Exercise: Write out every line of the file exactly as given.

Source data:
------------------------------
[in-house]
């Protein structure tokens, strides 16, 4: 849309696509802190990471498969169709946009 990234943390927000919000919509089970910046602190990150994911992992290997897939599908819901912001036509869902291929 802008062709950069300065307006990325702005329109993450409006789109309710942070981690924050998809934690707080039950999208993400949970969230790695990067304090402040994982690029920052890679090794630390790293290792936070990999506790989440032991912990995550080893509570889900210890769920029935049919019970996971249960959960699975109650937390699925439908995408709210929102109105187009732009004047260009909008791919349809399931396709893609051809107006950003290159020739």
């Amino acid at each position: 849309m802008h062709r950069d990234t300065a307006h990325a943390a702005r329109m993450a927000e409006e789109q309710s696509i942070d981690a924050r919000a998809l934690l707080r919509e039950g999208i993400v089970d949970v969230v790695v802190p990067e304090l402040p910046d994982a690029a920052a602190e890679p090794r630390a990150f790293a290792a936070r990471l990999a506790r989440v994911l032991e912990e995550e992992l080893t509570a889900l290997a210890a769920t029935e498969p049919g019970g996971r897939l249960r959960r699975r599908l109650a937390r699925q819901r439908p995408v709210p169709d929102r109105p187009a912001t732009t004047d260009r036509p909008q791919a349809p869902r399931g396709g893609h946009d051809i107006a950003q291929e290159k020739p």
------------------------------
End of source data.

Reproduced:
[in-house]
């Protein structure tokens, strides 16, 4: 849309696509802190990471498969169709946009 990234943390927000919000919509089970910046602190990150994911992992290997897939599908819901912001036509869902291929 802008062709950069300065307006990325702005329109993450409006789109309710942070981690924050998809934690707080039950999208993400949970969230790695990067304090402040994982690029920052890679090794630390790293290792936070990999506790989440032991912990995550080893509570889900210890769920029935049919019970996971249960959960699975109650937390699925439908995408709210929102109105187009732009004047260009909008791919349809399931396709893609051809107006950003290159020739």
């Amino acid at each position: 849309m802008h062709r950069d990234t300065a307006h990325a943390a702005r329109m993450a927000e409006e789109q309710s696509i942070d981690a924050r919000a998809l934690l707080r919509e039950g999208i993400v089970d949970v969230v790695v802190p990067e304090l402040p910046d994982a690029a920052a602190e890679p090794r630390a990150f790293a290792a936070r990471l990999a506790r989440v994911l032991e912990e995550e992992l080893t509570a889900l290997a210890a769920t029935e498969p049919g019970g996971r897939l249960r959960r699975r599908l109650a937390r699925q819901r439908p995408v709210p169709d929102r109105p187009a912001t732009t004047d260009r036509p909008q791919a349809p869902r399931g396709g893609h946009d051809i107006a950003q291929e290159k020739p």